Distance Learning: Universal Design, Universal Access
Terry Thompson, Sheryl Burgstahler, University of Washington, United States
Society for Information Technology & Teacher Education International Conference, in Albuquerque, New Mexico, USA ISBN 978-1-880094-47-1 Publisher: Association for the Advancement of Computing in Education (AACE), Waynesville, NC USA
Distance learning courses offer opportunities for education and career enhancement for those who have access to the technologies they employ. However, many people find themselves on the wrong side of the digital divide that separates those with access to new technologies and those without. Even if they have access to these technologies, some people with disabilities find themselves on the wrong side of a second digital divide that is caused by the inaccessible design of coursework. This paper discusses access, legal and policy issues, and it presents an overview of design considerations for assuring that a distance learning course is accessible to potential instructors and students with a wide range of abilities and disabilities. The field of universal design provides a framework for this discussion. The content of this article can be used to help distance learning programs develop policies, guidelines and procedures for making their courses accessible to everyone.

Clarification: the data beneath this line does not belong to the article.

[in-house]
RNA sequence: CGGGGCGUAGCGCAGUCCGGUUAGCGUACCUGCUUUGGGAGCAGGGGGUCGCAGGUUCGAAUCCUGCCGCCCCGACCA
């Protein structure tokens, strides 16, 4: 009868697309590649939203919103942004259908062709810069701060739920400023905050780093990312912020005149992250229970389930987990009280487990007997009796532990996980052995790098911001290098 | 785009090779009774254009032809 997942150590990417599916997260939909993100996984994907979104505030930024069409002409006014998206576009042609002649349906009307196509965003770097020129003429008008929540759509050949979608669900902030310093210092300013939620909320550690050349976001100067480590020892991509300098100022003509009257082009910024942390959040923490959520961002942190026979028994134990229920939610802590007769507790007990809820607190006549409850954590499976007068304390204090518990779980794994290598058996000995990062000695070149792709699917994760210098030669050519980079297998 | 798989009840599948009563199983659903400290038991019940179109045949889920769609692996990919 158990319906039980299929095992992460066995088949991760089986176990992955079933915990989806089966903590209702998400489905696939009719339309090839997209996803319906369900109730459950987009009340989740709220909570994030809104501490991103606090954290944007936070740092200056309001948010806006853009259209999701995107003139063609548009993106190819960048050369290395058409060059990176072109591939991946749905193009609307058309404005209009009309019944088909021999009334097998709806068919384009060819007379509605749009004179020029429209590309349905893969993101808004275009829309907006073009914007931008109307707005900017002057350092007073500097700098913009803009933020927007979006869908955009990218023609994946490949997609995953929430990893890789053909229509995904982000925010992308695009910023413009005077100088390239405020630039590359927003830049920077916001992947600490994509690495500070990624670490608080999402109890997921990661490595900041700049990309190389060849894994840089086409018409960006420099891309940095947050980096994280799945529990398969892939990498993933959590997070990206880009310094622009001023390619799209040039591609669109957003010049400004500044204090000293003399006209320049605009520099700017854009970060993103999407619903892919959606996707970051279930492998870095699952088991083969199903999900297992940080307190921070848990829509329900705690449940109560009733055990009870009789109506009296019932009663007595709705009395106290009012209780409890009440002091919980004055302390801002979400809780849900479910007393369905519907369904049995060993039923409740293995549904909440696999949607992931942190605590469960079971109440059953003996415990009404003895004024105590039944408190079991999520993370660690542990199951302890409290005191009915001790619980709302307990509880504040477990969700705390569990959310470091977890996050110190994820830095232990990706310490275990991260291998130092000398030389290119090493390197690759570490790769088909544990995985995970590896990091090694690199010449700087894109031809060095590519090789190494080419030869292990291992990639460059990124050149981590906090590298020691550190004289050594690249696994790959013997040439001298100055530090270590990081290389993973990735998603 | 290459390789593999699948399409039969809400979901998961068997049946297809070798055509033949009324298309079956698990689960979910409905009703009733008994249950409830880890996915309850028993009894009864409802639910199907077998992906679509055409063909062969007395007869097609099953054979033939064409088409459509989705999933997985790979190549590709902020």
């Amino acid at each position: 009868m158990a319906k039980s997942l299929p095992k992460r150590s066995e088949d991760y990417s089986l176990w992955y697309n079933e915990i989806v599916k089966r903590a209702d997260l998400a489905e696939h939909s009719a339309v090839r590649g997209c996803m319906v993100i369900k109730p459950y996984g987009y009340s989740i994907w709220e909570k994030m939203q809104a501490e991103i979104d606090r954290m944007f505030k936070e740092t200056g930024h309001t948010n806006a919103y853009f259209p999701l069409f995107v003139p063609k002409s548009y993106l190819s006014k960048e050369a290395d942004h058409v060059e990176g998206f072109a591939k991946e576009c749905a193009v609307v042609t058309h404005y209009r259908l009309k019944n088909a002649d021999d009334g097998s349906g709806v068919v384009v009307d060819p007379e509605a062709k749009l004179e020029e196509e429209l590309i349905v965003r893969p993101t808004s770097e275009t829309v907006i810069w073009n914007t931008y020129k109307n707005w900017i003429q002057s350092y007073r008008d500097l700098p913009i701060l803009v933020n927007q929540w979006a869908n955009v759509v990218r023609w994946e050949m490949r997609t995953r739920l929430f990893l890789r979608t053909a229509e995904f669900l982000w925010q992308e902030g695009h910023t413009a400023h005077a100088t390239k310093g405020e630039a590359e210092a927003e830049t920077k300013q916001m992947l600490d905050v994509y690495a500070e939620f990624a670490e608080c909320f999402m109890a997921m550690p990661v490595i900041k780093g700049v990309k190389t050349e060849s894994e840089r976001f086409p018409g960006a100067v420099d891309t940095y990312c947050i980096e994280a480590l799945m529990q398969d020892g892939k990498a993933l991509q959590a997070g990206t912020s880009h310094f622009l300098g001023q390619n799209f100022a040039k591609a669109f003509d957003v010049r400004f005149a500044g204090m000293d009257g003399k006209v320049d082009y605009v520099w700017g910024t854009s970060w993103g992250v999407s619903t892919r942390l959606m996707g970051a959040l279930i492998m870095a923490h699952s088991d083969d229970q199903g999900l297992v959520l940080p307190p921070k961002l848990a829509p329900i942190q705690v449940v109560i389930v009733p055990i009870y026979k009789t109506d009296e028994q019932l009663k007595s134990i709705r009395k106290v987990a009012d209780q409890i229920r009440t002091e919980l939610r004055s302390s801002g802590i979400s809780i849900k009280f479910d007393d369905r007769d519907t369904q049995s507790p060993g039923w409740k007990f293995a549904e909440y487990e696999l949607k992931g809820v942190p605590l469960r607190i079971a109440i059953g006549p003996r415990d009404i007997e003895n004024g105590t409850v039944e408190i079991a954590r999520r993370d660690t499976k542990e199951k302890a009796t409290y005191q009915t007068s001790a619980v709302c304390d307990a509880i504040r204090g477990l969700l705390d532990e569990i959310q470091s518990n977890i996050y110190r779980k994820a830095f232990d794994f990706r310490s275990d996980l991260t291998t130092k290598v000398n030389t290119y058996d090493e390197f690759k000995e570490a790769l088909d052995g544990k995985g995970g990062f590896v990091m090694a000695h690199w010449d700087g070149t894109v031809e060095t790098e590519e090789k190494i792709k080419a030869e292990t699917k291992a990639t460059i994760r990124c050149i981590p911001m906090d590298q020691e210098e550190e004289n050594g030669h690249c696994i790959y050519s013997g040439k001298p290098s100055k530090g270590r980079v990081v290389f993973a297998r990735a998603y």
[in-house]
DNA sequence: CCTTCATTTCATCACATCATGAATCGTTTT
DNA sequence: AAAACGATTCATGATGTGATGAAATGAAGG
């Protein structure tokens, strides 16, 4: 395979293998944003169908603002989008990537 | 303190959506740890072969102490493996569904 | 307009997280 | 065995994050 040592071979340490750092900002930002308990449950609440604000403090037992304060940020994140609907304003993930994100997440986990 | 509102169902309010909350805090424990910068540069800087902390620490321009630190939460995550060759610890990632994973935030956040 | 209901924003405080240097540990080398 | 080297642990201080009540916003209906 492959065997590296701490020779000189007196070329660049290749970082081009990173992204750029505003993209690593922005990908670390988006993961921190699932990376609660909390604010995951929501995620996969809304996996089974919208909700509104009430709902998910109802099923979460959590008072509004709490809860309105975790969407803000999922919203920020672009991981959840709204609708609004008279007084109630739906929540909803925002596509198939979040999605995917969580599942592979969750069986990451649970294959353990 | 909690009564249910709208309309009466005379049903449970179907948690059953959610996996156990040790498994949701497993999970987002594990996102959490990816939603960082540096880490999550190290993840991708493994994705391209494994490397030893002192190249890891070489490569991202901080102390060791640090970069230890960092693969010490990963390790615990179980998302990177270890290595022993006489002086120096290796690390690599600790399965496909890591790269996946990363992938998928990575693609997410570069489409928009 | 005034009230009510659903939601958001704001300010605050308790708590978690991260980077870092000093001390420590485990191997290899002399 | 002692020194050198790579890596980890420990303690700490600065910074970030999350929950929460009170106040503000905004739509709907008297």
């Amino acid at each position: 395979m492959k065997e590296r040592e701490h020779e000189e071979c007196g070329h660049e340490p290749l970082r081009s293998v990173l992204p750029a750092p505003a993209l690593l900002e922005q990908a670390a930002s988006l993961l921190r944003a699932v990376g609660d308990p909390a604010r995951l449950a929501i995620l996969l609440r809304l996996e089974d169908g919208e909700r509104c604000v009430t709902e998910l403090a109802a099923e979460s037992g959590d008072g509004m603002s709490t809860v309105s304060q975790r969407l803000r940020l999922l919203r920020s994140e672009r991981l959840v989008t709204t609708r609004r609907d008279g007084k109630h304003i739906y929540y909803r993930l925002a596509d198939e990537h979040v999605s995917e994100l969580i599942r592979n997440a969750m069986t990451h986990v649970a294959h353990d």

Thompson, T. & Burgstahler, S. (2003). Distance Learning: Universal Design, Universal Access. In C. Crawford, N. Davis, J. Price, R. Weber & D. Willis (Eds.), Proceedings of SITE 2003--Society for Information Technology & Teacher Education International Conference (pp. 260-266). Albuquerque, New Mexico, USA: Association for the Advancement of Computing in Education (AACE).
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Betul Czerkawski, The University of Arizona, United States; Nilay Bumen, Aegean University, Turkey
E-Learn: World Conference on E-Learning in Corporate, Government, Healthcare, and Higher Education 2013 (Oct 21, 2013) pp. 1480–1483
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